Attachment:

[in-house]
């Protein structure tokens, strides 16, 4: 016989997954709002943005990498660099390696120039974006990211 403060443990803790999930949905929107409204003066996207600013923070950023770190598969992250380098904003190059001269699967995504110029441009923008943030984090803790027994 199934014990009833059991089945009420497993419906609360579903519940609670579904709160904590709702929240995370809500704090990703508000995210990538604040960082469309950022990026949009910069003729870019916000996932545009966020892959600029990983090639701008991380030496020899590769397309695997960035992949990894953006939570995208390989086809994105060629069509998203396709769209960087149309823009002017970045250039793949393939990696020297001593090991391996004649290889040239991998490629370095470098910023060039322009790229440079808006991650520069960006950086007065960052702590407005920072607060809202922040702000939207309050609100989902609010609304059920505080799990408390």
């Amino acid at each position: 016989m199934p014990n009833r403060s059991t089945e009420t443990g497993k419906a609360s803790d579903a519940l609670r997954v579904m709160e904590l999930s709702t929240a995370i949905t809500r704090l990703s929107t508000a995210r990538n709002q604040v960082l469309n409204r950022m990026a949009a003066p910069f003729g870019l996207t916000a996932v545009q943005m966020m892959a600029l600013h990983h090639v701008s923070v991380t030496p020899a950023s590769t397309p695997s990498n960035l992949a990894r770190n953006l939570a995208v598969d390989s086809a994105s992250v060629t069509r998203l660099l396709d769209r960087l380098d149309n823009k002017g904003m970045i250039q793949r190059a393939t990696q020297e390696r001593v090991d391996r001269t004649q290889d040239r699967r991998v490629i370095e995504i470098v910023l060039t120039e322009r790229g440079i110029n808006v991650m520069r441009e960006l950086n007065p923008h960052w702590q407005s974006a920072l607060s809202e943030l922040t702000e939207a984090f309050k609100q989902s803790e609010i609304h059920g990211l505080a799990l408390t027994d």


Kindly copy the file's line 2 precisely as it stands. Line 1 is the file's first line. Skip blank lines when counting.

């Protein structure tokens, strides 16, 4: 016989997954709002943005990498660099390696120039974006990211 403060443990803790999930949905929107409204003066996207600013923070950023770190598969992250380098904003190059001269699967995504110029441009923008943030984090803790027994 199934014990009833059991089945009420497993419906609360579903519940609670579904709160904590709702929240995370809500704090990703508000995210990538604040960082469309950022990026949009910069003729870019916000996932545009966020892959600029990983090639701008991380030496020899590769397309695997960035992949990894953006939570995208390989086809994105060629069509998203396709769209960087149309823009002017970045250039793949393939990696020297001593090991391996004649290889040239991998490629370095470098910023060039322009790229440079808006991650520069960006950086007065960052702590407005920072607060809202922040702000939207309050609100989902609010609304059920505080799990408390």